than 4 injections. Only time will tell if it will last for a longer period as the Percorten does.

Initially, if you take your dog to the vet for the injection and your vet practice has more than

one dog using Zycortal and it is being stored stored correctly, it may work out cheaper to be   charged by the ml rather than by the vial, especially for owners of smaller dogs. This would

avoid wastage, so do ask your vet if this is an option. 



6) Where can I buy Zycortal myself ?

Vets will order Zycortal for you unless you have a different arrangement.  You can buy

Zycortal online from internet pharmacies such as viovet.co.uk or vetmedic.com and this is

likely to be a cheaper option than from your vet, but you will need a prescription from your

vet to do this so make sure you figure this into your costs. At the time of writing this, Viovet

were selling a 4 ml vial for 54.21. 




7) What problems might I encounter

Zycortal is a new drug to the vets in the UK and Europe and hence the vets here are not au

fait with using it and nor will most of them be familiar with the Low Dose Protocol research

study carried out for Percorten (see Ref 5), so the first challenge will be in persuading your

vet to dose according to the lytes and not according to the weight going forwards and indeed

the product information does state clearly in cases of hypokalaemia (low potassium),

hypernatremia (high sodium) or a ratio > 32, to lower the dose of Zycortal or extend the time

between injections. However, experience of people using Percorten with their dogs, shows a

clear preference to lowering the dose rather than extending the time between doses in order

to maintain a more consistent balance of the lytes throughout the cycle and in doing so,

avoid highs and lows which is very important in order to keep a dog feeling well all of the

time. 


In a clinical trial of Zycortal, very common adverse reactions were noted as polydipsia

(excessive thirst) and polyuria (excessive urination) but these are very likely to be avoided if

the dose of both the Zycortal and the pred (or its equivalent) are optimised for your dog and

the best lowest dose of each found.



Some vets are concerned that once Zycortal is in the system, you cannot take it out so if the

wrong dose was given, what happens ? Well if a lot too much Zycortal was given, your dog

might display symptoms of hypokalaemia (low potassium) or hypernatremia (high sodium)

and if too little were given the opposite - hyperkalaemia (high potassium) and /or

hyponatremia (low sodium) could occur. If the latter were to occur it can easily be rectified by

giving the next dose earlier and adjusting the amount given and should the former occur, 

your dog should be treated symptomatically and the next dose adjusted as needs. It does

emphasise the need to make sure your vet determines the dose according to the lytes

results of your dog as each dog is different.     

 

  8) What should I do now ?

 Familiarise yourself with the facts about Zycortal. 

 Arrange an appointment with your vet to discuss a plan going forward, make sure

it takes place well before you finish your last Florinef. Have your questions ready!

 Go armed with knowledge, even take a copy of the Percorten low dose protocol

with you but be prepared for your vet to not feel comfortable using it at this stage.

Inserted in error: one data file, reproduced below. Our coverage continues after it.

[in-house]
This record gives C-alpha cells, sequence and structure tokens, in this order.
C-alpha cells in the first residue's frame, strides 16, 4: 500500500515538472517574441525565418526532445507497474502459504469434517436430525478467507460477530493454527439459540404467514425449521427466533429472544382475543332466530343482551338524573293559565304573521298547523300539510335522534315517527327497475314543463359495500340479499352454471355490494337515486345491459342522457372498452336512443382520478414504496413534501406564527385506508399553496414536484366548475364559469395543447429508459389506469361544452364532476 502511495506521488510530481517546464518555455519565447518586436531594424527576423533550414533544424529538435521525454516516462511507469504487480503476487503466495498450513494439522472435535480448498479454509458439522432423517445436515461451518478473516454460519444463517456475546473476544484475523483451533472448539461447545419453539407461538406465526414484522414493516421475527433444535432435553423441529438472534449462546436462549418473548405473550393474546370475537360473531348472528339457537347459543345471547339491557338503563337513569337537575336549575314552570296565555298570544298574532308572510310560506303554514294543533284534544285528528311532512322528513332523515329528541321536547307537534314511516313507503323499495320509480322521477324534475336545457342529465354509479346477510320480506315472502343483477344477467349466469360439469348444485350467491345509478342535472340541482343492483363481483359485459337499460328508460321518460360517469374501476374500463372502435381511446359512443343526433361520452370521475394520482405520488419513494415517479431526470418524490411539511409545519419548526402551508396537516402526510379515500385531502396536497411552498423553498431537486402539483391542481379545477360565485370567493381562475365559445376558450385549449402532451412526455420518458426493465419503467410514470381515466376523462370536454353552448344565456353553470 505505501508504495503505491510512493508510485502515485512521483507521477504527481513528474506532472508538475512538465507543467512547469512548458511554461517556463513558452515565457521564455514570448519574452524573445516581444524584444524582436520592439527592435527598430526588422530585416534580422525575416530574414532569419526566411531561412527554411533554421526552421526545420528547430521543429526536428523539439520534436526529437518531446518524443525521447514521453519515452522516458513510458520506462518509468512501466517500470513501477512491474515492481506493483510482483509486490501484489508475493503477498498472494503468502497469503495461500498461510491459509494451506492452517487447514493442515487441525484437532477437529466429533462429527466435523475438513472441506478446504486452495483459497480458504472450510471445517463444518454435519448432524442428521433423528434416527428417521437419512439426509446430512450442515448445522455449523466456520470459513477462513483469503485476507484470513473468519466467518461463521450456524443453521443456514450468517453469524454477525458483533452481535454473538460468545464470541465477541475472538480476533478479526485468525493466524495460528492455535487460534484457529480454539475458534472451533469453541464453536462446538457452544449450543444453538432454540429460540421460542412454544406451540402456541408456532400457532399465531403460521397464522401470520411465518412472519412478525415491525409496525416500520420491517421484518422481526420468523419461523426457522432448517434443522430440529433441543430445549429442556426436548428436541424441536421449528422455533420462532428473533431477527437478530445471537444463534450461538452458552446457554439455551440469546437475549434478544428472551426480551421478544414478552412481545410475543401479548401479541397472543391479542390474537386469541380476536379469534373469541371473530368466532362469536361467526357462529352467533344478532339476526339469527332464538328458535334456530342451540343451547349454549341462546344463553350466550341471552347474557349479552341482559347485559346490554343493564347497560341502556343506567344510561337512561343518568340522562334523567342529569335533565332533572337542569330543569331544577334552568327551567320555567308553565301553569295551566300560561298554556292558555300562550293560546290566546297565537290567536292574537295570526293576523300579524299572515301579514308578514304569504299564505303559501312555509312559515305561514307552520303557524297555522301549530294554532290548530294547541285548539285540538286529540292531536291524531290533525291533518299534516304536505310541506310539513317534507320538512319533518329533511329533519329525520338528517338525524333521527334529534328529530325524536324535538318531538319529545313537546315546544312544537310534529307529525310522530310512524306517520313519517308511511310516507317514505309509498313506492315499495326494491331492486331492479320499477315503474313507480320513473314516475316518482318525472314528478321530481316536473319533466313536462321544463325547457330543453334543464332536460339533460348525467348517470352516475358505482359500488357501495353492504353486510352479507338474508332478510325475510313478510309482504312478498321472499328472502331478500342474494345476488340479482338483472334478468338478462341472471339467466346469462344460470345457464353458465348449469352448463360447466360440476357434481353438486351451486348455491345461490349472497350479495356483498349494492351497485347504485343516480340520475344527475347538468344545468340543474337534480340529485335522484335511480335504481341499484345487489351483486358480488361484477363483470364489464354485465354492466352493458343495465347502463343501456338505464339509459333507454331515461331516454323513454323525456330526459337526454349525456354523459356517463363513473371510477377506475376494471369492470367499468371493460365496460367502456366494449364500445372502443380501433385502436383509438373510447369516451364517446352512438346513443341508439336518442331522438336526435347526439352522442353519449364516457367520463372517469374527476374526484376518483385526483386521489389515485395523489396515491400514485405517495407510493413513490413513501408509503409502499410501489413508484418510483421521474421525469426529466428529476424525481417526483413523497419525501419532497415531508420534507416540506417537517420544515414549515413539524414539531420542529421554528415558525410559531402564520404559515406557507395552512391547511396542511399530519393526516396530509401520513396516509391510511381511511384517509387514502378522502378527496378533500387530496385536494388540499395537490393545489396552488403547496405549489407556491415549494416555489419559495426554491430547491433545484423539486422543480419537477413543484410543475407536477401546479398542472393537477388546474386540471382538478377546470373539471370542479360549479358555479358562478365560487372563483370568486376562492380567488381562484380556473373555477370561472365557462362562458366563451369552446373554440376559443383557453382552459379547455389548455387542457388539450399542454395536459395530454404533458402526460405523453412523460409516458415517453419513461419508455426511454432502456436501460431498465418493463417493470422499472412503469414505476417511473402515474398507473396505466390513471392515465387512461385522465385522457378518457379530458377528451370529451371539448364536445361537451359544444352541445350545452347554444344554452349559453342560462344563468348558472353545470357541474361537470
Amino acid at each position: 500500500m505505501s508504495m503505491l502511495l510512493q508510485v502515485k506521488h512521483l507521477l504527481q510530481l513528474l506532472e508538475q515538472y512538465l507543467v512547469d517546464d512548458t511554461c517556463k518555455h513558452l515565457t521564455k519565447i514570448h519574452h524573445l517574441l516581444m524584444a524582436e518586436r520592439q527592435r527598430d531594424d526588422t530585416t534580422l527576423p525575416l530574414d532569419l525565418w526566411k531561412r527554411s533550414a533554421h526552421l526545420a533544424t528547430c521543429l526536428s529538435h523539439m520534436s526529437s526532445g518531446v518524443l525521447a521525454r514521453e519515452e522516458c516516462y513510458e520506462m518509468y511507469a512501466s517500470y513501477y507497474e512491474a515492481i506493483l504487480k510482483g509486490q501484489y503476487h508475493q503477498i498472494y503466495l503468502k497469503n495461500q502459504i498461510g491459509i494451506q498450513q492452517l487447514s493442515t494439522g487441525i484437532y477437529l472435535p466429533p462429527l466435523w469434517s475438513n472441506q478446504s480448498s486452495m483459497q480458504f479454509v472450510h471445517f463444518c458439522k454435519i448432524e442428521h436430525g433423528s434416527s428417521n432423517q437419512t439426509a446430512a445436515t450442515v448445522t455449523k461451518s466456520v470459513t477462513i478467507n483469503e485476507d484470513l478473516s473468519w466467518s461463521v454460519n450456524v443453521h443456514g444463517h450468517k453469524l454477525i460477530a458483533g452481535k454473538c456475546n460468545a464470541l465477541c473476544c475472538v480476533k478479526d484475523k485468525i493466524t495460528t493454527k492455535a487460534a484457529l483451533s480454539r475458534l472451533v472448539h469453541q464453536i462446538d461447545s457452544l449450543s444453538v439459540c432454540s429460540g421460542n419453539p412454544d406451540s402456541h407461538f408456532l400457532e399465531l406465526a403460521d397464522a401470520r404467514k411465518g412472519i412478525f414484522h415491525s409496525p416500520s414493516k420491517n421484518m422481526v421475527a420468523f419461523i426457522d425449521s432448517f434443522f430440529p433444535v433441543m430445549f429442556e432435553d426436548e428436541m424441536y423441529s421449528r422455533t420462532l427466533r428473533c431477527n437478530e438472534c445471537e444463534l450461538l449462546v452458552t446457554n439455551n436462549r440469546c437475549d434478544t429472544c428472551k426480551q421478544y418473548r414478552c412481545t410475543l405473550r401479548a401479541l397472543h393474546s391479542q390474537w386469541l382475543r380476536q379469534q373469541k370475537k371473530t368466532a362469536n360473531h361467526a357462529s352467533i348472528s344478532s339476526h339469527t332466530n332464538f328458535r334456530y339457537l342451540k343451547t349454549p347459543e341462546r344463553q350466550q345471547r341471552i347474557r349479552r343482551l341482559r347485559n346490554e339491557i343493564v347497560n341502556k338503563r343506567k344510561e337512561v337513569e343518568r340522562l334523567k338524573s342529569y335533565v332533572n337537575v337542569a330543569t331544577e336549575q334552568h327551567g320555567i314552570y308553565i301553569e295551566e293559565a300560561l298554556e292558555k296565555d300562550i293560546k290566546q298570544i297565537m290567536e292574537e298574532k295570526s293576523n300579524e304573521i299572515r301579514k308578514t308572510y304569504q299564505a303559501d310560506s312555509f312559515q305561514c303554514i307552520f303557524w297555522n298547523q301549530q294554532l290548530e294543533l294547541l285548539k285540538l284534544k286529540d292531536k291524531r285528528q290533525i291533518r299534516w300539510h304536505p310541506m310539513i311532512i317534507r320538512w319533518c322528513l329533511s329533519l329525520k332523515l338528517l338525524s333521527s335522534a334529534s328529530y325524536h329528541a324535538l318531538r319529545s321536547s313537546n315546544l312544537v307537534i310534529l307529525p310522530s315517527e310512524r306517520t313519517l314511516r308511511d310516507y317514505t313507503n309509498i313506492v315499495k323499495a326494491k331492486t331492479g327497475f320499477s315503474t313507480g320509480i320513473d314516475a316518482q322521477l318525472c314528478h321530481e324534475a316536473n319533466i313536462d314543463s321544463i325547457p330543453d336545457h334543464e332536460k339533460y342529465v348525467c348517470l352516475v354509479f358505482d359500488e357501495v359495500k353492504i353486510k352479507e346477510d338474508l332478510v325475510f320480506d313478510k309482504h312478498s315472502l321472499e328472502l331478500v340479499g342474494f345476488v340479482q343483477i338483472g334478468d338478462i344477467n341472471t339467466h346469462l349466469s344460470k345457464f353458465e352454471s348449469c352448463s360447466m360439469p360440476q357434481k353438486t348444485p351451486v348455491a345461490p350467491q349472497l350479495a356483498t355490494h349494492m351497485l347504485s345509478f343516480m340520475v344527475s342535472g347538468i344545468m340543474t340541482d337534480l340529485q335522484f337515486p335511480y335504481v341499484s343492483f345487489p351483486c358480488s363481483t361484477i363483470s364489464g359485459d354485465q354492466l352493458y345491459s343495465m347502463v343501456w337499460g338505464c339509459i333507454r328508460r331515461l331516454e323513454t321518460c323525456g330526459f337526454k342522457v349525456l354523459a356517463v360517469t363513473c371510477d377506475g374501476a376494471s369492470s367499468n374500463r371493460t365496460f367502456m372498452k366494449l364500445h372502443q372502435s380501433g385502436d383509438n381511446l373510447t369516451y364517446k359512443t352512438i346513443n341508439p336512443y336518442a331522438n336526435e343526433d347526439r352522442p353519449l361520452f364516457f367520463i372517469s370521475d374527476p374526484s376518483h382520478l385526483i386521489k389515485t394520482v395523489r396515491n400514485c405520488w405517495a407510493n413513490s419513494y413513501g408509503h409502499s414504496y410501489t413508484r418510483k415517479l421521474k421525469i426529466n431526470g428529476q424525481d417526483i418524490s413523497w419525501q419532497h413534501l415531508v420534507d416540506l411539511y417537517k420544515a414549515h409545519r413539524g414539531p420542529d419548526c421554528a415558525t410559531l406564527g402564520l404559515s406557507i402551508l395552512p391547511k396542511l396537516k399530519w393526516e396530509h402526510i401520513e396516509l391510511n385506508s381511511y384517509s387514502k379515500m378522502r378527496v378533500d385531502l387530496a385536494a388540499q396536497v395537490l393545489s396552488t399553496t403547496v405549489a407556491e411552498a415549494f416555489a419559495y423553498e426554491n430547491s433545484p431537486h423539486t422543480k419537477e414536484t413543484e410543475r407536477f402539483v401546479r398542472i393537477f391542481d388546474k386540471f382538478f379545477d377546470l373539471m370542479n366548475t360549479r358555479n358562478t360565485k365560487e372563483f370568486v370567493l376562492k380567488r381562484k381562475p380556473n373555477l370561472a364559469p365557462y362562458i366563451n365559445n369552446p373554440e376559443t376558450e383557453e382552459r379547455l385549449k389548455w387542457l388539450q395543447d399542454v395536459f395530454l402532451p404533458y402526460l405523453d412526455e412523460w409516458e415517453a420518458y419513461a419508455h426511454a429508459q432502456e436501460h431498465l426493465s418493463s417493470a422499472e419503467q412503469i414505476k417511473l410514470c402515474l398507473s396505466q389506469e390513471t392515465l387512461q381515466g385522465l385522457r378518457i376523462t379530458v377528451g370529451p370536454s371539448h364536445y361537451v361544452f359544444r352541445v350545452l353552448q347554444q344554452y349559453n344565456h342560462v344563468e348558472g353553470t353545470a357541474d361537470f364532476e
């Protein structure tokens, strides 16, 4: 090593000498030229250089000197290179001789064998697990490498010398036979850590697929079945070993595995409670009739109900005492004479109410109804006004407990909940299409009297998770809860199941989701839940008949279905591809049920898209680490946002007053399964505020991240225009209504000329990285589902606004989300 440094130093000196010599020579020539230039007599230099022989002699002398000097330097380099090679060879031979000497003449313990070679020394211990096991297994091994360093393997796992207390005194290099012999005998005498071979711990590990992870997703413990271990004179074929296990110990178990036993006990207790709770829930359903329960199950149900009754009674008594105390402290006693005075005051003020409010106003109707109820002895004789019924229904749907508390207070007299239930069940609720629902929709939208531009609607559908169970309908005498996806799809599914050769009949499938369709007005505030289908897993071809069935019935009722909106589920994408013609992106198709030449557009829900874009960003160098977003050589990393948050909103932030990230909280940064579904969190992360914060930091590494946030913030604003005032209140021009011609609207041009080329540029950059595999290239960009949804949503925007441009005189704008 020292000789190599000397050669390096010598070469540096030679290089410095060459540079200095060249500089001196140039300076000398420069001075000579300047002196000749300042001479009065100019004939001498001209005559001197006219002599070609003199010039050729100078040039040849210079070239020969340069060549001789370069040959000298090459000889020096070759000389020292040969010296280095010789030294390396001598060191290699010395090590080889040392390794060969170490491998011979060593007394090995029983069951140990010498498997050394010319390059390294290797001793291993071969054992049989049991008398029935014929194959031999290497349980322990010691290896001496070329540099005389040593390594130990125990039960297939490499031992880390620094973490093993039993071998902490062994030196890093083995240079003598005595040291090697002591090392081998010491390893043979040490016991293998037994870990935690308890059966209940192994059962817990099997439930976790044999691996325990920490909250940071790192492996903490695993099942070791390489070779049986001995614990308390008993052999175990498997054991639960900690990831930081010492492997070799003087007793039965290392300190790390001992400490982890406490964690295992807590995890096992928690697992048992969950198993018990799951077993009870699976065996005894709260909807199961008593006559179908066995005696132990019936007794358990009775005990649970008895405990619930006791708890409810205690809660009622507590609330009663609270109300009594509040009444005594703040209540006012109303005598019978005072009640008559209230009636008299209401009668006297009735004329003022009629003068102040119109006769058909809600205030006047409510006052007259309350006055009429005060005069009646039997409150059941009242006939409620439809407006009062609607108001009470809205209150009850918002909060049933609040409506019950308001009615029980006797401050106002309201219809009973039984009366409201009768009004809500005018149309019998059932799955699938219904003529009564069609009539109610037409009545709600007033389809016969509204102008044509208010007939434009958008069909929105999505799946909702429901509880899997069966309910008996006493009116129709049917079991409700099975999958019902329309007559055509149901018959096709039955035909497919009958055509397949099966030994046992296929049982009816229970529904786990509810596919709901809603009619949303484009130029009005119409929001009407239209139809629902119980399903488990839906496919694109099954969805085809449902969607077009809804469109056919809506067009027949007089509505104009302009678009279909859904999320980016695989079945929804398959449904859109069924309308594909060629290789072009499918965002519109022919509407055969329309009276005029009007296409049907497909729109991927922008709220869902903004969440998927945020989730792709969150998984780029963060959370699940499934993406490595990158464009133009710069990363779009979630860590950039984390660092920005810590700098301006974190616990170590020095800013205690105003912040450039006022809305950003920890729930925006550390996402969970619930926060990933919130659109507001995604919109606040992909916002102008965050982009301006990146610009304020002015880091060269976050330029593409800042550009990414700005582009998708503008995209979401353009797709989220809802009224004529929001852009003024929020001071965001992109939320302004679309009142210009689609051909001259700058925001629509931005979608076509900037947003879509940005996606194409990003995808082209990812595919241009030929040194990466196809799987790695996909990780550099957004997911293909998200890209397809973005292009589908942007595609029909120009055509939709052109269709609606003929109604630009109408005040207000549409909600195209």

It should however, give your vet food for thought once they have more

experience in using Zycortal.

 Ask your vet questions: 

a.    will the vet agree to dosing according to the lytes
 
b.   Will the vet support you giving the injections at home (if that is what you wish

to do) ? 

c.  Will the cost of giving the injection be cheaper if a vet nurse gives it instead of

the vet ?

d.  Will your vet either price match internet prices of Zycortal or give you a

prescription to buy your own ? 

e.  How will they decide what dose of pred (or its equivalent) to prescribe for your

dog ? 


For many people, this is a worrying period of travelling into the unknown, but it is also a time

for  embracing the change in the medication for your dog, comfortable in the knowledge that

this is a UK produced drug which most, if not all dogs with Typical Addison's will be changing

over to, in the coming weeks and which is essentially the same drug, Percorten (DOCP),

that has been used successfully across other parts of the world for many, many years.

Zycortal will enable your dog to continue to live a good happy life.   


Lastly, remember the adage  "There are no problems, only solutions".     





  References

1) EMA CVMP Assessment report for Zycortal -   

http://tinyurl.com/zjq87ql

2) Chart comparing the relative activity of steroids - prednisone equivalent 0.25 mg steroid activity in each 0.1 mg Florinef - also showing other alternatives to prednisone

http://patient.info/doctor/corticosteroids-and-corticosteroid-replacement-therapy

3) Noah's Compendium - a valuable resource of drugs in the UK including data sheets

http://tinyurl.com/zmrnkxf

4) Zycortal Freedom of Information Summary Feb 2016

http://tinyurl.com/gsgfmgc

5) Percorten Low dose protocol  abstract from Wiley

http://tinyurl.com/jdcenok

6) Everything you need to know about Zycortal including the Summary for the public

http://tinyurl.com/jzyy9fu

7) Summary of Zycortal product information  for vets which includes the information found on the product insert

http://tinyurl.com/jtdajob

8) Viovet - Zycortal product information and where to buy Zycortal from online

http://tinyurl.com/zbhwk4n     




Pam Johnson -  April 2016

Please note that I am not a vet, but I have been helping out on Addison's support groups for over 18

years, having had my own standard poodle with Addison's disease who thrived for 12 years on

Florinef and had he still been here today I would have been in the same position as yourself,

changing over to Zycortal. If you have any feedback on your experience with Zycortal, please get in

touch at Teesidebubbles@aol.com